Fourteen Pacific Island Countries have enacted specific legislation to address domestic violence. While these laws have been developed to respond to domestic violence, implementation continues to be a challenge. It is affected by various factors that include practical social, cultural, religious, political, environmental and economic challenges.
Abundant with diverse coral and fish species, the South-West Pacific reefs play a critical role in the marine ecosystems and economies of Pacific Island Countries and Territories (PICTs). While there is no question that climate change is affecting coral, the level and type of impact is not uniform. To help us better understand why these differences exist, a team of marine scientists from New Caledonia set off on a scientific mission to sample coral species around the mainland of this Pacific Island nation.
Between 2010 and 2020, many Pacific Islands and Territories have updated their traditional data collection processes, embracing new technologies. The island nations Kiribati and Vanuatu, among others, successfully switched to computer-assisted personal interviewing (CAPI), a new data management system and a survey monitoring dashboard. The innovations implemented with support from the Pacific Community helped to weather the impact of the pandemic on census activities and to become fit for the purpose of tracking the Sustainable Development Goals (SDGs).
Last week, the Tonga Laboratory Services completed the installation of a 4 module GeneXpert testing equipment used for diagnosis of COVID-19 infection and to increase SARS-coV-2 testing capacity.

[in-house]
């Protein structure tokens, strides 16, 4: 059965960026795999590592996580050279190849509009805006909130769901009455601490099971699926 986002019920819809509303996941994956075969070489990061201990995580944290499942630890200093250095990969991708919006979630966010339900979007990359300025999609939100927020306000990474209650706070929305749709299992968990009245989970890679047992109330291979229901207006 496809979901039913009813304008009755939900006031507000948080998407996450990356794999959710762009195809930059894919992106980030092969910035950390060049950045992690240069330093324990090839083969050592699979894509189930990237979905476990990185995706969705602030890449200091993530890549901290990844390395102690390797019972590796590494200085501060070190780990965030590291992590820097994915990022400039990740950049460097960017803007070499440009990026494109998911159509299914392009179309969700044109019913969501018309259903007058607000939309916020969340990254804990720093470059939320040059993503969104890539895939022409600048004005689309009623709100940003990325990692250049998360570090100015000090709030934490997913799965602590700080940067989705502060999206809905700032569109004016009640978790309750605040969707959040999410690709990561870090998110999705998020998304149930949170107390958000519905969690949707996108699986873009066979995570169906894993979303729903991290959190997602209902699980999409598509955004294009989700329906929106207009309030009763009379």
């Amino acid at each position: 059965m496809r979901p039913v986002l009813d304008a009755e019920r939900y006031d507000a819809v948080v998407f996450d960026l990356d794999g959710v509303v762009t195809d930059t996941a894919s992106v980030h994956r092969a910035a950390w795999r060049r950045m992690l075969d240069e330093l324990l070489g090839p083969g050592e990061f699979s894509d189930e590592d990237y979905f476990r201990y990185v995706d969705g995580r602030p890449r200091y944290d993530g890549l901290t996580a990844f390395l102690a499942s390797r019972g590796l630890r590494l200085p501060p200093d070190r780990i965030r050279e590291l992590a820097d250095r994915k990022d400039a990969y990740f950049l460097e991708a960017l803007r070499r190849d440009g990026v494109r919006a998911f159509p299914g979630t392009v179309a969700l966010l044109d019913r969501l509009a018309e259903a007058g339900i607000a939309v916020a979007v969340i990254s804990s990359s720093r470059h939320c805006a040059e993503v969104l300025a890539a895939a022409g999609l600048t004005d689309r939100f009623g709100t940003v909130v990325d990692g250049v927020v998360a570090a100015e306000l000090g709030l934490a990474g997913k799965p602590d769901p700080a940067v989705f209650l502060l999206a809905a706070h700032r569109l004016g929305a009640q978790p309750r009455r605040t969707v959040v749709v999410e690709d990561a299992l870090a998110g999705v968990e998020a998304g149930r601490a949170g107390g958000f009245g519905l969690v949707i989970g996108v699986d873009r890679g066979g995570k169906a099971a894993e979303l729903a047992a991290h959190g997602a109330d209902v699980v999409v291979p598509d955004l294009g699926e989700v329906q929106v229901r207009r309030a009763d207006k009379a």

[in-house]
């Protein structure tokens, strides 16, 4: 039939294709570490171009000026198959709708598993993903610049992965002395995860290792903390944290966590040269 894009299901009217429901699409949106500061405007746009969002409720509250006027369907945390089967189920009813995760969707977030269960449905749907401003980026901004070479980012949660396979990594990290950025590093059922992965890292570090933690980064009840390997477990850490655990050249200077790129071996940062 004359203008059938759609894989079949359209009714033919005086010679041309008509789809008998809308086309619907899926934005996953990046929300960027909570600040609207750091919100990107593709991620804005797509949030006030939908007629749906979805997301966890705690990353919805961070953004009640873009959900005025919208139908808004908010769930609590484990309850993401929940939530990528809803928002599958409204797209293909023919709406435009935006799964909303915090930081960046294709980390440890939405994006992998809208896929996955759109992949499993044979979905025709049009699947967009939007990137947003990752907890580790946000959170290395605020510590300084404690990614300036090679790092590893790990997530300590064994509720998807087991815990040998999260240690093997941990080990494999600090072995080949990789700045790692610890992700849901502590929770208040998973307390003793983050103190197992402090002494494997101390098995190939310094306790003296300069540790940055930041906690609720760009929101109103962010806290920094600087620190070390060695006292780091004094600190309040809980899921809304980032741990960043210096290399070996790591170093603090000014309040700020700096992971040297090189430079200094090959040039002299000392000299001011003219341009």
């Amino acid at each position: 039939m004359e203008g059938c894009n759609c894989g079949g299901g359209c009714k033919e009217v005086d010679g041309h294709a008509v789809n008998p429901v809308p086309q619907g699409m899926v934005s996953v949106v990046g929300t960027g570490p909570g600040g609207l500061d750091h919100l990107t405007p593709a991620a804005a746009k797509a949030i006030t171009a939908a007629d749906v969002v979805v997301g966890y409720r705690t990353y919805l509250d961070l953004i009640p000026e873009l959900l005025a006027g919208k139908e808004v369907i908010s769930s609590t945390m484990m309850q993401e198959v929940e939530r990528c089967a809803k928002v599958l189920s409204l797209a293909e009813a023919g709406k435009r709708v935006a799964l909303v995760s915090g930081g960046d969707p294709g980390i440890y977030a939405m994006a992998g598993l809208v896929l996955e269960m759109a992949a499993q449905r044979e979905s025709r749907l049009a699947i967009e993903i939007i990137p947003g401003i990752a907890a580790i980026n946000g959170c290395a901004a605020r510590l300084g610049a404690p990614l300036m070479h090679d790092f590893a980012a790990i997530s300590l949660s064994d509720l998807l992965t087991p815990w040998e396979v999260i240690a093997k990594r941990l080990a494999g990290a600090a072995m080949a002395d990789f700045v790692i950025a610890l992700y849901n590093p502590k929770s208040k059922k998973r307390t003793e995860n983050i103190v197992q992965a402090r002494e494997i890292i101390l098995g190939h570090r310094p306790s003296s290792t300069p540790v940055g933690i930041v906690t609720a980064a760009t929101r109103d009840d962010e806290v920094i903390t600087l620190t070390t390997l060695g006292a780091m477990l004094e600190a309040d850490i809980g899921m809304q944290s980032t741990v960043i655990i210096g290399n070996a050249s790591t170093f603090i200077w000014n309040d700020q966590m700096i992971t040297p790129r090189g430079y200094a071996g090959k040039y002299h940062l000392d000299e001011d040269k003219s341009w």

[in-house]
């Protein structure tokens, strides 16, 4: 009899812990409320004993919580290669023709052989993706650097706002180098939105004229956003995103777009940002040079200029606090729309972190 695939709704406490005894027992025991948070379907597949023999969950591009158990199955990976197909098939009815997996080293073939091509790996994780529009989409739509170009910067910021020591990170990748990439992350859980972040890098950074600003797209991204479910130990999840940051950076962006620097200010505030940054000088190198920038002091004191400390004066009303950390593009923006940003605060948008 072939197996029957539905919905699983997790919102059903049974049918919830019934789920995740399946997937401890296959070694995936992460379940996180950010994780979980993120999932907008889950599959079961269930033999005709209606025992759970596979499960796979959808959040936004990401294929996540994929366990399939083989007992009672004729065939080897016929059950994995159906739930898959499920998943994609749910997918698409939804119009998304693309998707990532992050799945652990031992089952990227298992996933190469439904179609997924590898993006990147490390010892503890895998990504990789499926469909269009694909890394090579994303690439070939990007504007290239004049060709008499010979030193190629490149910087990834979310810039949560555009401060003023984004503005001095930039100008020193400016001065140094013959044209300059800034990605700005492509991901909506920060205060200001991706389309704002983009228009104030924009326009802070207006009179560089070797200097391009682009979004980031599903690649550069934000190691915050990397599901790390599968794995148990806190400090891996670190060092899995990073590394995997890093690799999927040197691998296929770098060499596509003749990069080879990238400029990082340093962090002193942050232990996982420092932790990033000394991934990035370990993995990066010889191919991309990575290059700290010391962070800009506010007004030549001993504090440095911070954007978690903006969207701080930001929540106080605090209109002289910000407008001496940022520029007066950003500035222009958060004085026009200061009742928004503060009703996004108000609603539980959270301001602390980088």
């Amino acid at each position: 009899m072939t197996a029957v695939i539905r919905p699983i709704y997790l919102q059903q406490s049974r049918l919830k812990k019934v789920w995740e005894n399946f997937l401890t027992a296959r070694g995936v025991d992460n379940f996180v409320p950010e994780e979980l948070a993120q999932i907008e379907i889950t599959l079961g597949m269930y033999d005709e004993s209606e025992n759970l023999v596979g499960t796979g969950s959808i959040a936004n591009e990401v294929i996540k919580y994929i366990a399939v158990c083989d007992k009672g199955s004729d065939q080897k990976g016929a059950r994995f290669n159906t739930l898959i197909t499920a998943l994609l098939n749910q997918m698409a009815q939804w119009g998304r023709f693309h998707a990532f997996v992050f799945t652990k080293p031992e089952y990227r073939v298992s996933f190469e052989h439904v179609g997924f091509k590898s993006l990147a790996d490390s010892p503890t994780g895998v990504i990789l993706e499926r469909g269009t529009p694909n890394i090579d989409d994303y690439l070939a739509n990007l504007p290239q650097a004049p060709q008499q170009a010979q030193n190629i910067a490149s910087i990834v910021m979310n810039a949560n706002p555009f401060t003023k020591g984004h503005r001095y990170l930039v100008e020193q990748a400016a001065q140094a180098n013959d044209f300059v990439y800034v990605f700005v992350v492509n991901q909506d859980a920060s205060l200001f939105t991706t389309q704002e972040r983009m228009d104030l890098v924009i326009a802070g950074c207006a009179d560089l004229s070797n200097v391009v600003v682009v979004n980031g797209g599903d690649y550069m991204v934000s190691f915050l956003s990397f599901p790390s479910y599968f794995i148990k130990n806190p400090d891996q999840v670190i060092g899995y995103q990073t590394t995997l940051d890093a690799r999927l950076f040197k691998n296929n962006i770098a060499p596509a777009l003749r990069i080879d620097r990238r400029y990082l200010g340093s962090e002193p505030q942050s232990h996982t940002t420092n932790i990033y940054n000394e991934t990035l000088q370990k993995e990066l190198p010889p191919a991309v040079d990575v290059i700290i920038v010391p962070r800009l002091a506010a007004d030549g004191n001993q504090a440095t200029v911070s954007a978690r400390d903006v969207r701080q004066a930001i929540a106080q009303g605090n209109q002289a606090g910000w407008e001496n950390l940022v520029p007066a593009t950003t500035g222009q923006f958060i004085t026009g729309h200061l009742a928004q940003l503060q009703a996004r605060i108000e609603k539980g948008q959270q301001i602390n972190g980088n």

Robby Nena is one of the many farmers and fishermen on the frontline of climate change in the Federated States of Micronesia (FSM), where coastal flooding and erosion, variable and heavy rainfall, increased temperature, droughts and other extreme weather events are becoming all too common.
In April 2021, the Pacific Community (SPC) coordinated the 14th Triennial Conference of Pacific Women and the 7th Meeting of the Pacific Ministers for Women, hosted by the Government of French Polynesia. The conference brought together decision-makers, development partners, research institutions and civil society organisations. Following this landmark event, SPC will continue to publish portraits of inspiring gender champions who are at the heart of Pacific development programmes.
Policymakers worldwide consistently rank water scarcity among the greatest risks faced by humanity. In Pacific island countries and territories, where water resources are limited, it has become essential to reassess and adapt water planning and decision-making processes taking into account the current and future impacts of climate change.
As the UN and communities worldwide mark Desertification and Drought Day, the Pacific Community’s Land Resources Division (LRD) is strengthening its support for the sustainable restoration and management of Pacific countries’ landscapes, keeping in line with this year’s theme “turning degraded land into healthy land
A renowned Pacific gender equality champion and Technical Advisor of Shifting the Power Coalition, Sharon Bhagwan Rolls, believes that gender equality is about men and women working together and this can be achieved by diversifying media content to break gender stereotypes.
SPC hosted the first triennial conference of Pacific women more than 40 years ago with the purpose to create a space where Pacific women could meet, share their experiences and identify measures for the advancement of women.
While Pacific Island countries have, so far, been spared a catastrophic spread of COVID-19, their economies have been devastated by the effects of border closures, internal lockdowns and the demise of international tourism and trade. With the global pandemic far from over, Pacific Islanders are looking to their local and regional economies to drive resilience and recovery.